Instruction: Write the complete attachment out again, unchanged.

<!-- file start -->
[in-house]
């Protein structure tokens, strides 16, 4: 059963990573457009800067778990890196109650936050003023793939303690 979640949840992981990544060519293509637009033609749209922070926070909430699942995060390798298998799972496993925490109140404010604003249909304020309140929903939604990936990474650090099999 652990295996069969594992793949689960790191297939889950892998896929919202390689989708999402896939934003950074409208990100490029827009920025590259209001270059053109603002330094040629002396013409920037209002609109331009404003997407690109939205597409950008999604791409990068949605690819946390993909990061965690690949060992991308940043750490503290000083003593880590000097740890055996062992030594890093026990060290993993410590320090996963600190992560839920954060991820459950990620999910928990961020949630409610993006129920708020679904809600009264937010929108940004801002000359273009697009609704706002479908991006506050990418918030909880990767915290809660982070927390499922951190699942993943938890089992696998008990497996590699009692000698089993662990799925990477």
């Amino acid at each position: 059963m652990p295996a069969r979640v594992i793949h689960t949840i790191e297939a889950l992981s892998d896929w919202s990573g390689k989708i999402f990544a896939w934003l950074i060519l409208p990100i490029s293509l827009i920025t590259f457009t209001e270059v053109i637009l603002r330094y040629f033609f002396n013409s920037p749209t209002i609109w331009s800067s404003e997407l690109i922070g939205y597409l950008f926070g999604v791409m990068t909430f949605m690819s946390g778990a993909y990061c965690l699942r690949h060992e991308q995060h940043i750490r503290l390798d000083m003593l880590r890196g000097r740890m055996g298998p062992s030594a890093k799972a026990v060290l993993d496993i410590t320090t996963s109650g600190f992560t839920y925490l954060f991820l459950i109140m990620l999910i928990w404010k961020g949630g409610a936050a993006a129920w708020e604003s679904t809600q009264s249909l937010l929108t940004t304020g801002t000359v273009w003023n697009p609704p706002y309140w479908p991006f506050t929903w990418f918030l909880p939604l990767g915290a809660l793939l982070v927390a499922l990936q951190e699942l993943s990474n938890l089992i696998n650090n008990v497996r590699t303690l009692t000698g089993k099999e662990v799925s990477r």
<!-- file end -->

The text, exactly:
[in-house]
């Protein structure tokens, strides 16, 4: 059963990573457009800067778990890196109650936050003023793939303690 979640949840992981990544060519293509637009033609749209922070926070909430699942995060390798298998799972496993925490109140404010604003249909304020309140929903939604990936990474650090099999 652990295996069969594992793949689960790191297939889950892998896929919202390689989708999402896939934003950074409208990100490029827009920025590259209001270059053109603002330094040629002396013409920037209002609109331009404003997407690109939205597409950008999604791409990068949605690819946390993909990061965690690949060992991308940043750490503290000083003593880590000097740890055996062992030594890093026990060290993993410590320090996963600190992560839920954060991820459950990620999910928990961020949630409610993006129920708020679904809600009264937010929108940004801002000359273009697009609704706002479908991006506050990418918030909880990767915290809660982070927390499922951190699942993943938890089992696998008990497996590699009692000698089993662990799925990477």
């Amino acid at each position: 059963m652990p295996a069969r979640v594992i793949h689960t949840i790191e297939a889950l992981s892998d896929w919202s990573g390689k989708i999402f990544a896939w934003l950074i060519l409208p990100i490029s293509l827009i920025t590259f457009t209001e270059v053109i637009l603002r330094y040629f033609f002396n013409s920037p749209t209002i609109w331009s800067s404003e997407l690109i922070g939205y597409l950008f926070g999604v791409m990068t909430f949605m690819s946390g778990a993909y990061c965690l699942r690949h060992e991308q995060h940043i750490r503290l390798d000083m003593l880590r890196g000097r740890m055996g298998p062992s030594a890093k799972a026990v060290l993993d496993i410590t320090t996963s109650g600190f992560t839920y925490l954060f991820l459950i109140m990620l999910i928990w404010k961020g949630g409610a936050a993006a129920w708020e604003s679904t809600q009264s249909l937010l929108t940004t304020g801002t000359v273009w003023n697009p609704p706002y309140w479908p991006f506050t929903w990418f918030l909880p939604l990767g915290a809660l793939l982070v927390a499922l990936q951190e699942l993943s990474n938890l089992i696998n650090n008990v497996r590699t303690l009692t000698g089993k099999e662990v799925s990477r």